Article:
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As parents, the phrases we use when speaking to our kids (or even just around them) not only reflect our beliefs about the world, but they also influence the beliefs they develop.
Although some of the phrases you’re used to saying regularly might seem harmless, they can cause your kids to grow up with a victim mentality — or to believe that they can’t succeed.
Here are five toxic phrases parents should strip from their vocabulary:
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1. “We’ll never afford that.”
If something you really want is out of your price range, don’t insist that you can never have it simply because money is holding you back.
Instead, show your kids that you have control over your finances. You could say, for example, “My dream is to buy a big house for us one day. But since we don’t have the financial means right now, I’m going to take some online classes so I can grow my skills at work and get a raise.”
2. “You make me so mad.”
As parents, it’s important to stay calm and resist the urge to blame our kids — or anyone else, really — for our emotions.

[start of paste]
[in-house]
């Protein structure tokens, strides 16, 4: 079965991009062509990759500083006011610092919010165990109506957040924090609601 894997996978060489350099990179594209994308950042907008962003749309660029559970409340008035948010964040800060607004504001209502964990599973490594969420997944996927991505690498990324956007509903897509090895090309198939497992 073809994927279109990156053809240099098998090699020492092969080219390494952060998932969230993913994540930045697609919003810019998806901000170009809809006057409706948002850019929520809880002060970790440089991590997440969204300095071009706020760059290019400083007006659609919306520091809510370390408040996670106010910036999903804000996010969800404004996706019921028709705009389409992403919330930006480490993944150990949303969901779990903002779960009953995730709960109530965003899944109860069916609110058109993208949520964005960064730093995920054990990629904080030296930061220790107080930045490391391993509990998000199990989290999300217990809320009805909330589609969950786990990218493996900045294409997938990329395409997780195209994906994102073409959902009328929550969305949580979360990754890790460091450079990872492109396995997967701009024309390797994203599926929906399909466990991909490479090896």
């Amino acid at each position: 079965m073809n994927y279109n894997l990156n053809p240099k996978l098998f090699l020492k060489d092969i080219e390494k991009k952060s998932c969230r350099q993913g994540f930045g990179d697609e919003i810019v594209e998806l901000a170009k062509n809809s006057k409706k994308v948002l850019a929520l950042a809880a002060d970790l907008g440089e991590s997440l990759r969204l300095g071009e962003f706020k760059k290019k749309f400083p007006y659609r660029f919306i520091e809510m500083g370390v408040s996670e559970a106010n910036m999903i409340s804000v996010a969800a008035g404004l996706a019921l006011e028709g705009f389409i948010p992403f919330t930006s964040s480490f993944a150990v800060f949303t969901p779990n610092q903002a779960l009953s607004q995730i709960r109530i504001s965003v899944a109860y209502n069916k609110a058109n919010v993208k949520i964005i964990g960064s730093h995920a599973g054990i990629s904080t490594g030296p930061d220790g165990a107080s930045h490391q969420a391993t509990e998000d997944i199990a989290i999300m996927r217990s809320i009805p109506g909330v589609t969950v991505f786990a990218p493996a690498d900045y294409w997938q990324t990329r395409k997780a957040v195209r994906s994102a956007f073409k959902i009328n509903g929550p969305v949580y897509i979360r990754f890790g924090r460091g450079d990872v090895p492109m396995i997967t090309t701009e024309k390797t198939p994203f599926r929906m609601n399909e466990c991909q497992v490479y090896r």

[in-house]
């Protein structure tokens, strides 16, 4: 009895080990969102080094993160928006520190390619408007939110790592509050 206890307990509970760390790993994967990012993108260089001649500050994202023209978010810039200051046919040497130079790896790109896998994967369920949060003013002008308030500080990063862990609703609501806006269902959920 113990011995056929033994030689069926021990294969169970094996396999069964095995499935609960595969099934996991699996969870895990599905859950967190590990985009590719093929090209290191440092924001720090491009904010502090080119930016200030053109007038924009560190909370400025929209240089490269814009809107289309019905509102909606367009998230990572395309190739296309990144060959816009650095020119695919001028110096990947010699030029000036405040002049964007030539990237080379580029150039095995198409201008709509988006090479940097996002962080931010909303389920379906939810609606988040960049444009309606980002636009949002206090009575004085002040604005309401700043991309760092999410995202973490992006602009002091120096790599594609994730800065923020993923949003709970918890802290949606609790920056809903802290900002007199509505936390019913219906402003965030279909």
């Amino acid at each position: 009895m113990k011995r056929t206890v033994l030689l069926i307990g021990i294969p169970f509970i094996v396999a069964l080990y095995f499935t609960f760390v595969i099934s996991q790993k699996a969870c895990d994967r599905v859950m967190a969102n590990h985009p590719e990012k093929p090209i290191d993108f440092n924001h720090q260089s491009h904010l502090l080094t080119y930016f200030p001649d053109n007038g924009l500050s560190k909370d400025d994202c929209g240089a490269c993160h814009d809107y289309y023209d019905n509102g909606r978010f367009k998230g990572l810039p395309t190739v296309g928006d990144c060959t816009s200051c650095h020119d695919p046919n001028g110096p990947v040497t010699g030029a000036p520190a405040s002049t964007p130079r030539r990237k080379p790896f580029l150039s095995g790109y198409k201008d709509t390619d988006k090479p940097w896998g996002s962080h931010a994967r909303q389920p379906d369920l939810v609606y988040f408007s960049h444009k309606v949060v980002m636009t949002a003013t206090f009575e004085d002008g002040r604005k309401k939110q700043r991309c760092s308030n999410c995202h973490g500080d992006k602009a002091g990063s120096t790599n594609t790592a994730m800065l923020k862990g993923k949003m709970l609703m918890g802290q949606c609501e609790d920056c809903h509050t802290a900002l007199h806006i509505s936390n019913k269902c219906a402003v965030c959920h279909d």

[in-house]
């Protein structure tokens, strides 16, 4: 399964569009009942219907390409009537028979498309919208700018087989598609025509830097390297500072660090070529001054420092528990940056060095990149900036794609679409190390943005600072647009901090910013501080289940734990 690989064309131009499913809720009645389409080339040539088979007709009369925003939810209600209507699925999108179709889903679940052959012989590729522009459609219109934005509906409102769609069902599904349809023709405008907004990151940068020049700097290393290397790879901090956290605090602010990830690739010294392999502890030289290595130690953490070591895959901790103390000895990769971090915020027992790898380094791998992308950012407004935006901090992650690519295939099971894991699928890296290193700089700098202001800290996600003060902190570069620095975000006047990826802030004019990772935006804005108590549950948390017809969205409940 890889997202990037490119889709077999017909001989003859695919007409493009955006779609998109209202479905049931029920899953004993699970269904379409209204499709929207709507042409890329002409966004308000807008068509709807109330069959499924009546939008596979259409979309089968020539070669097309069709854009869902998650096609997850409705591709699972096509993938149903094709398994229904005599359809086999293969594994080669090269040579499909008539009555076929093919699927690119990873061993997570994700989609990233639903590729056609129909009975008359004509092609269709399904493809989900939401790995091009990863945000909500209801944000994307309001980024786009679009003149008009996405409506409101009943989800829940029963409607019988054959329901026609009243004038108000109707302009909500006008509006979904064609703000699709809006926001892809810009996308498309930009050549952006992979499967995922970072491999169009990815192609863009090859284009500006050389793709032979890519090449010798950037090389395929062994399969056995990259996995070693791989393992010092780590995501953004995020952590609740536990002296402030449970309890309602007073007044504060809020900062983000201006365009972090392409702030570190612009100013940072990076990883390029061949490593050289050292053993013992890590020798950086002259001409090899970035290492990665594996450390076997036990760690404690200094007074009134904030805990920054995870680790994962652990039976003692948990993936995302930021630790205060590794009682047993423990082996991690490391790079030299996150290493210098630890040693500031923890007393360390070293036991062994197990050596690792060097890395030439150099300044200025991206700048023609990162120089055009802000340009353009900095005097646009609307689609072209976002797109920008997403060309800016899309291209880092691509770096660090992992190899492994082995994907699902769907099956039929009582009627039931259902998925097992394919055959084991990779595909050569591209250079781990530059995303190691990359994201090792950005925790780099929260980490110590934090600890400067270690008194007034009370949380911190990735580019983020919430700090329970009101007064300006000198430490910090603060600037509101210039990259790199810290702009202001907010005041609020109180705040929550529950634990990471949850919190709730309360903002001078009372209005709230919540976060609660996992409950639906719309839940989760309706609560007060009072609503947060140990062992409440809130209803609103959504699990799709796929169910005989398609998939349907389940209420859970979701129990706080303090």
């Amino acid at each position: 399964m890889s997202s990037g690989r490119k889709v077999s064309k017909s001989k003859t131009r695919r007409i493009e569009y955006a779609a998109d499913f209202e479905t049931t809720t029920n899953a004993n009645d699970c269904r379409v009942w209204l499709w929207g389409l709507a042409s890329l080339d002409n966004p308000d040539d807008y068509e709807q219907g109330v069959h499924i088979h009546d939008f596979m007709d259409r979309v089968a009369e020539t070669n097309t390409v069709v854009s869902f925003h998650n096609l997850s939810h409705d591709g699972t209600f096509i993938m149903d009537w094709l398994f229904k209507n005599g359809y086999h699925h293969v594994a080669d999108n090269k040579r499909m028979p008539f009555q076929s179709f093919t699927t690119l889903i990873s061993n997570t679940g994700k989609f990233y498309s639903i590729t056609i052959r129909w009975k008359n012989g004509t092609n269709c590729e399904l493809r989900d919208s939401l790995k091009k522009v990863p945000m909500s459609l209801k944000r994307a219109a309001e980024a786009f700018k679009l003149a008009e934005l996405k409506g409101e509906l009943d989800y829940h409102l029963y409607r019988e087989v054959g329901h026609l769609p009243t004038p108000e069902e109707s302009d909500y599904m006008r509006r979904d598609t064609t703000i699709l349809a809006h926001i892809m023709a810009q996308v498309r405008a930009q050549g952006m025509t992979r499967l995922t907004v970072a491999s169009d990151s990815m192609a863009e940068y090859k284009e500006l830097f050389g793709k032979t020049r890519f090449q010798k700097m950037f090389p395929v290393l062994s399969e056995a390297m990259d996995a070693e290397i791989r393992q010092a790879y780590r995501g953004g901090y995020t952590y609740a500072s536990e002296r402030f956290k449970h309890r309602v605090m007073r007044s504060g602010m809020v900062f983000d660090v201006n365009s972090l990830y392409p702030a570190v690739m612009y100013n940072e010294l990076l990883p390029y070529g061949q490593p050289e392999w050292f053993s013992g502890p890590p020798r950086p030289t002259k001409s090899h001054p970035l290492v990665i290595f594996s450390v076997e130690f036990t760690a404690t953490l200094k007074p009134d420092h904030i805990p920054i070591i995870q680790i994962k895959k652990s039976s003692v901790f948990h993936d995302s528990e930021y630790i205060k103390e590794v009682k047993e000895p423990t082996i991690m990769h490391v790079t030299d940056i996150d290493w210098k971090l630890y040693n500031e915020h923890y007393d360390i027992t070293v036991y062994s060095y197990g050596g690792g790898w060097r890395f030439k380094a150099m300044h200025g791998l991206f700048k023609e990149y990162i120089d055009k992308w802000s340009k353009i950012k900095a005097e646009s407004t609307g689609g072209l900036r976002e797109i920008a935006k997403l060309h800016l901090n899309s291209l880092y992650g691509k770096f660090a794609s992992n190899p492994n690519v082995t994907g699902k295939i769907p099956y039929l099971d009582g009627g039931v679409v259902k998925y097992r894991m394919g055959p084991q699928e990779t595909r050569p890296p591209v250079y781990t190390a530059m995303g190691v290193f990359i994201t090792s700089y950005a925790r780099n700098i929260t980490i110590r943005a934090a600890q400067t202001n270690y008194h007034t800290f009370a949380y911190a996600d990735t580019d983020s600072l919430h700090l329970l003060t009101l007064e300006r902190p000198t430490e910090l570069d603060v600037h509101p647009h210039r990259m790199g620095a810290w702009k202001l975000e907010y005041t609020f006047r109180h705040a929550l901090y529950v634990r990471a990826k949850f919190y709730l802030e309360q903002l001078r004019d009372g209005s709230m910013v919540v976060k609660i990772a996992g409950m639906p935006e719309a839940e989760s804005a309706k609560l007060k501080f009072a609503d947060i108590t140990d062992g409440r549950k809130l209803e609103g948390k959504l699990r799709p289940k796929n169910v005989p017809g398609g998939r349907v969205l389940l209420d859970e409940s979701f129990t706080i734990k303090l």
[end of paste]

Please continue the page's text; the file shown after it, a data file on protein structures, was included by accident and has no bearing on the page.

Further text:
Instead of acting out of rage over something your kid did, a healthier response would be, “I don’t like it when you do that,” and then explain why. It’s important for kids to understand how their behavior can affect others. This will encourage them to be more aware of other people’s feelings.
3. “I hate my job.”
Let’s say you had an exhausting day at work and you just want to go home and vent to your partner. It might seem harmless because you weren’t even speaking directly to them, but keep in mind that kids do pick up on this messaging.
Complaining about your job around your kids teaches them that work isn’t fun. As a result, they may grow up believing that adulthood is about spending half of your waking hours in complete misery.
4. “I have to go to the store.”
Whenever you say that you have to do something, whether it’s running an errand or going to dinner at Grandma’s house, you imply that you’re being forced to do things you don’t want to do.
Instead, show your kids that you’re in control of your own time: It’s up to you to decide what you’re going to do, as well as when and how you’re going to do it. You can teach them this important lesson by saying something like, “I don’t feel like grocery shopping today, but I want to make sure we have food in the fridge for the week,” or “I’m tired, but we told Grandma we’d go to her house. And I want to make sure I keep my word.”
5. “Everything will be okay.”
If your kid didn’t get picked as a starting player for their sports team, convincing them that everything will always turn out well won’t prepare them for the future.
Rather than telling them that there’s always a happy ending, teach them that they’re strong enough to handle life’s inevitable curveballs.
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